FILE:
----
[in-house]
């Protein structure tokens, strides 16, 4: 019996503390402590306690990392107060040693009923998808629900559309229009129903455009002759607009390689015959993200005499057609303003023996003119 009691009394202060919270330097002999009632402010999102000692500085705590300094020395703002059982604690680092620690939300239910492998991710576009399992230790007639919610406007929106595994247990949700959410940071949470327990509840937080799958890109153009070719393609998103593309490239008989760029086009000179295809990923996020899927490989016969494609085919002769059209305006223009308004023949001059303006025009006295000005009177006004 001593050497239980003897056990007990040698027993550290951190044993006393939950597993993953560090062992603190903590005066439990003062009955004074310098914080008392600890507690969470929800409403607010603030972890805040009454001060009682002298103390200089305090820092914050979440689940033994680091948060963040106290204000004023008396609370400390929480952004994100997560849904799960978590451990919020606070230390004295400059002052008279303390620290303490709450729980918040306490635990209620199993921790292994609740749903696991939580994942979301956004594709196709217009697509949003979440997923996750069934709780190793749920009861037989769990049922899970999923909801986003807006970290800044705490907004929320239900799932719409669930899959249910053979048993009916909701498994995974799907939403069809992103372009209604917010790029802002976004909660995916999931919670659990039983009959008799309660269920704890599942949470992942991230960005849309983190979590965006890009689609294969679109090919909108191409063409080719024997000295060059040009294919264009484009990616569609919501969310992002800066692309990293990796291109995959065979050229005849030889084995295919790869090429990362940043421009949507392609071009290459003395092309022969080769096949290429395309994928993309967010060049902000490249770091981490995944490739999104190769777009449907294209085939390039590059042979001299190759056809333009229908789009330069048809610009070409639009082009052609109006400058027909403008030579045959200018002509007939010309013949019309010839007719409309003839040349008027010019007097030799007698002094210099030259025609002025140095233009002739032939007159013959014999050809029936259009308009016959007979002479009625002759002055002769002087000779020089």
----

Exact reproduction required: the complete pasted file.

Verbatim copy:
[in-house]
């Protein structure tokens, strides 16, 4: 019996503390402590306690990392107060040693009923998808629900559309229009129903455009002759607009390689015959993200005499057609303003023996003119 009691009394202060919270330097002999009632402010999102000692500085705590300094020395703002059982604690680092620690939300239910492998991710576009399992230790007639919610406007929106595994247990949700959410940071949470327990509840937080799958890109153009070719393609998103593309490239008989760029086009000179295809990923996020899927490989016969494609085919002769059209305006223009308004023949001059303006025009006295000005009177006004 001593050497239980003897056990007990040698027993550290951190044993006393939950597993993953560090062992603190903590005066439990003062009955004074310098914080008392600890507690969470929800409403607010603030972890805040009454001060009682002298103390200089305090820092914050979440689940033994680091948060963040106290204000004023008396609370400390929480952004994100997560849904799960978590451990919020606070230390004295400059002052008279303390620290303490709450729980918040306490635990209620199993921790292994609740749903696991939580994942979301956004594709196709217009697509949003979440997923996750069934709780190793749920009861037989769990049922899970999923909801986003807006970290800044705490907004929320239900799932719409669930899959249910053979048993009916909701498994995974799907939403069809992103372009209604917010790029802002976004909660995916999931919670659990039983009959008799309660269920704890599942949470992942991230960005849309983190979590965006890009689609294969679109090919909108191409063409080719024997000295060059040009294919264009484009990616569609919501969310992002800066692309990293990796291109995959065979050229005849030889084995295919790869090429990362940043421009949507392609071009290459003395092309022969080769096949290429395309994928993309967010060049902000490249770091981490995944490739999104190769777009449907294209085939390039590059042979001299190759056809333009229908789009330069048809610009070409639009082009052609109006400058027909403008030579045959200018002509007939010309013949019309010839007719409309003839040349008027010019007097030799007698002094210099030259025609002025140095233009002739032939007159013959014999050809029936259009308009016959007979002479009625002759002055002769002087000779020089």